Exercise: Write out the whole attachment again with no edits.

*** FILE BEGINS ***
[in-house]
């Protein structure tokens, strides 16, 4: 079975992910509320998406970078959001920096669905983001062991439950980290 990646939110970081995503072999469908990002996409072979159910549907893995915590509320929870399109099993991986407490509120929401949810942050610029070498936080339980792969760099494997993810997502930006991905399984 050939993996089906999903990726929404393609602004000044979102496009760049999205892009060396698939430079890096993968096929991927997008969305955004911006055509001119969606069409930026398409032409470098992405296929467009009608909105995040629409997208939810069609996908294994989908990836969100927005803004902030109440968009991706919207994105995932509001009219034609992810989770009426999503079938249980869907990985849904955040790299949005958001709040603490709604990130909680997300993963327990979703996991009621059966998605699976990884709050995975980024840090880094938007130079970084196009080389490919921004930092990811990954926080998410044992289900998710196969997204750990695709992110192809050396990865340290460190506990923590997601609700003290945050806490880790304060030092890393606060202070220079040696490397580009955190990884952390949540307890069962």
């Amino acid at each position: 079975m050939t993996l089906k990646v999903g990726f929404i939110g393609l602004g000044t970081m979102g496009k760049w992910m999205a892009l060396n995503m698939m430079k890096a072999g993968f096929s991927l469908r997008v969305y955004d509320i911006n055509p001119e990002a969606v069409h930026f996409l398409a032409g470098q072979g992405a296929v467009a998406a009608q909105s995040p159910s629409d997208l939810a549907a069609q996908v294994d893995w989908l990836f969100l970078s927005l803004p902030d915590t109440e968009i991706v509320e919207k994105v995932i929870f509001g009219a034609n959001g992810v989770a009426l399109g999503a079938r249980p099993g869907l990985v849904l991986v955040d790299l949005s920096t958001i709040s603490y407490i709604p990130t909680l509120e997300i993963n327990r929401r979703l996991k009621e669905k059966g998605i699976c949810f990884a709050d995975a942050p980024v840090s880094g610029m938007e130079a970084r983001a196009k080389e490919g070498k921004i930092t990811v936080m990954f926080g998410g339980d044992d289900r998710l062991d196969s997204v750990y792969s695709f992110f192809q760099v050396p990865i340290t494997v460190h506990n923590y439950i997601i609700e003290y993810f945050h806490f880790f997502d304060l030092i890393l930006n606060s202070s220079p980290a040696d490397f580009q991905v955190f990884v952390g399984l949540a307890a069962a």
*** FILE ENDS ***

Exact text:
[in-house]
């Protein structure tokens, strides 16, 4: 079975992910509320998406970078959001920096669905983001062991439950980290 990646939110970081995503072999469908990002996409072979159910549907893995915590509320929870399109099993991986407490509120929401949810942050610029070498936080339980792969760099494997993810997502930006991905399984 050939993996089906999903990726929404393609602004000044979102496009760049999205892009060396698939430079890096993968096929991927997008969305955004911006055509001119969606069409930026398409032409470098992405296929467009009608909105995040629409997208939810069609996908294994989908990836969100927005803004902030109440968009991706919207994105995932509001009219034609992810989770009426999503079938249980869907990985849904955040790299949005958001709040603490709604990130909680997300993963327990979703996991009621059966998605699976990884709050995975980024840090880094938007130079970084196009080389490919921004930092990811990954926080998410044992289900998710196969997204750990695709992110192809050396990865340290460190506990923590997601609700003290945050806490880790304060030092890393606060202070220079040696490397580009955190990884952390949540307890069962």
């Amino acid at each position: 079975m050939t993996l089906k990646v999903g990726f929404i939110g393609l602004g000044t970081m979102g496009k760049w992910m999205a892009l060396n995503m698939m430079k890096a072999g993968f096929s991927l469908r997008v969305y955004d509320i911006n055509p001119e990002a969606v069409h930026f996409l398409a032409g470098q072979g992405a296929v467009a998406a009608q909105s995040p159910s629409d997208l939810a549907a069609q996908v294994d893995w989908l990836f969100l970078s927005l803004p902030d915590t109440e968009i991706v509320e919207k994105v995932i929870f509001g009219a034609n959001g992810v989770a009426l399109g999503a079938r249980p099993g869907l990985v849904l991986v955040d790299l949005s920096t958001i709040s603490y407490i709604p990130t909680l509120e997300i993963n327990r929401r979703l996991k009621e669905k059966g998605i699976c949810f990884a709050d995975a942050p980024v840090s880094g610029m938007e130079a970084r983001a196009k080389e490919g070498k921004i930092t990811v936080m990954f926080g998410g339980d044992d289900r998710l062991d196969s997204v750990y792969s695709f992110f192809q760099v050396p990865i340290t494997v460190h506990n923590y439950i997601i609700e003290y993810f945050h806490f880790f997502d304060l030092i890393l930006n606060s202070s220079p980290a040696d490397f580009q991905v955190f990884v952390g399984l949540a307890a069962a």